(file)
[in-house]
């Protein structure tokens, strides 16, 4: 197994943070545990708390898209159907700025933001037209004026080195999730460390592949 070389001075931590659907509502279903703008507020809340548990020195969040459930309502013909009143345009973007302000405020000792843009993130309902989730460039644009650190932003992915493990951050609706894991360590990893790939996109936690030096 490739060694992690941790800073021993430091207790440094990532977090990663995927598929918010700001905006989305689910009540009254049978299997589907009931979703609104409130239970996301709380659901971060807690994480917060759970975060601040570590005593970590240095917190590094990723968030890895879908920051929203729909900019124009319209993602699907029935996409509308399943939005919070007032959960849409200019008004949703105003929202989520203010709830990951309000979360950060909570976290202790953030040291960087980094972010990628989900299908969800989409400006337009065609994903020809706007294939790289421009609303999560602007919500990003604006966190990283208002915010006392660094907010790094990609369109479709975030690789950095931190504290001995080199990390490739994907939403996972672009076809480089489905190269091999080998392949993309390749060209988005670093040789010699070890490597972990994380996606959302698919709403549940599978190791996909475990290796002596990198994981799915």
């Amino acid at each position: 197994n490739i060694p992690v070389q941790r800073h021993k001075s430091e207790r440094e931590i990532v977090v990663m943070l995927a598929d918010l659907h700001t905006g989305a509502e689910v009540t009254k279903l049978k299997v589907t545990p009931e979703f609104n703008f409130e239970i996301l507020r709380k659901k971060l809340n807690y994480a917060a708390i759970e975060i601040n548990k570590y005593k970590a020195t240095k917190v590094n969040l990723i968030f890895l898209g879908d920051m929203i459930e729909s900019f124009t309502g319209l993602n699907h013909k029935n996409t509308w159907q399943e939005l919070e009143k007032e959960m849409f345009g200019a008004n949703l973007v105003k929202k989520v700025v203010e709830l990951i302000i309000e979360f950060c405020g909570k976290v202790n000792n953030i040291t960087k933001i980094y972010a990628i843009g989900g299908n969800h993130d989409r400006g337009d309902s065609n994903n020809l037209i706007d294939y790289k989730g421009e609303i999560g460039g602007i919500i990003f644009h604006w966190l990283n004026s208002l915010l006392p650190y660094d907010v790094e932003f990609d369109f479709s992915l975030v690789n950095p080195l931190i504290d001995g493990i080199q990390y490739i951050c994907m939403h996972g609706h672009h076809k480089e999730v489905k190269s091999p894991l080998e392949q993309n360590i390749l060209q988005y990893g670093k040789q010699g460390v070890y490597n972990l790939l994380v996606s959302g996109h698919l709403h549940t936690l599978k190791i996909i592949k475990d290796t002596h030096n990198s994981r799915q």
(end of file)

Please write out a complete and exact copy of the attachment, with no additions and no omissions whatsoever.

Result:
[in-house]
């Protein structure tokens, strides 16, 4: 197994943070545990708390898209159907700025933001037209004026080195999730460390592949 070389001075931590659907509502279903703008507020809340548990020195969040459930309502013909009143345009973007302000405020000792843009993130309902989730460039644009650190932003992915493990951050609706894991360590990893790939996109936690030096 490739060694992690941790800073021993430091207790440094990532977090990663995927598929918010700001905006989305689910009540009254049978299997589907009931979703609104409130239970996301709380659901971060807690994480917060759970975060601040570590005593970590240095917190590094990723968030890895879908920051929203729909900019124009319209993602699907029935996409509308399943939005919070007032959960849409200019008004949703105003929202989520203010709830990951309000979360950060909570976290202790953030040291960087980094972010990628989900299908969800989409400006337009065609994903020809706007294939790289421009609303999560602007919500990003604006966190990283208002915010006392660094907010790094990609369109479709975030690789950095931190504290001995080199990390490739994907939403996972672009076809480089489905190269091999080998392949993309390749060209988005670093040789010699070890490597972990994380996606959302698919709403549940599978190791996909475990290796002596990198994981799915």
């Amino acid at each position: 197994n490739i060694p992690v070389q941790r800073h021993k001075s430091e207790r440094e931590i990532v977090v990663m943070l995927a598929d918010l659907h700001t905006g989305a509502e689910v009540t009254k279903l049978k299997v589907t545990p009931e979703f609104n703008f409130e239970i996301l507020r709380k659901k971060l809340n807690y994480a917060a708390i759970e975060i601040n548990k570590y005593k970590a020195t240095k917190v590094n969040l990723i968030f890895l898209g879908d920051m929203i459930e729909s900019f124009t309502g319209l993602n699907h013909k029935n996409t509308w159907q399943e939005l919070e009143k007032e959960m849409f345009g200019a008004n949703l973007v105003k929202k989520v700025v203010e709830l990951i302000i309000e979360f950060c405020g909570k976290v202790n000792n953030i040291t960087k933001i980094y972010a990628i843009g989900g299908n969800h993130d989409r400006g337009d309902s065609n994903n020809l037209i706007d294939y790289k989730g421009e609303i999560g460039g602007i919500i990003f644009h604006w966190l990283n004026s208002l915010l006392p650190y660094d907010v790094e932003f990609d369109f479709s992915l975030v690789n950095p080195l931190i504290d001995g493990i080199q990390y490739i951050c994907m939403h996972g609706h672009h076809k480089e999730v489905k190269s091999p894991l080998e392949q993309n360590i390749l060209q988005y990893g670093k040789q010699g460390v070890y490597n972990l790939l994380v996606s959302g996109h698919l709403h549940t936690l599978k190791i996909i592949k475990d290796t002596h030096n990198s994981r799915q």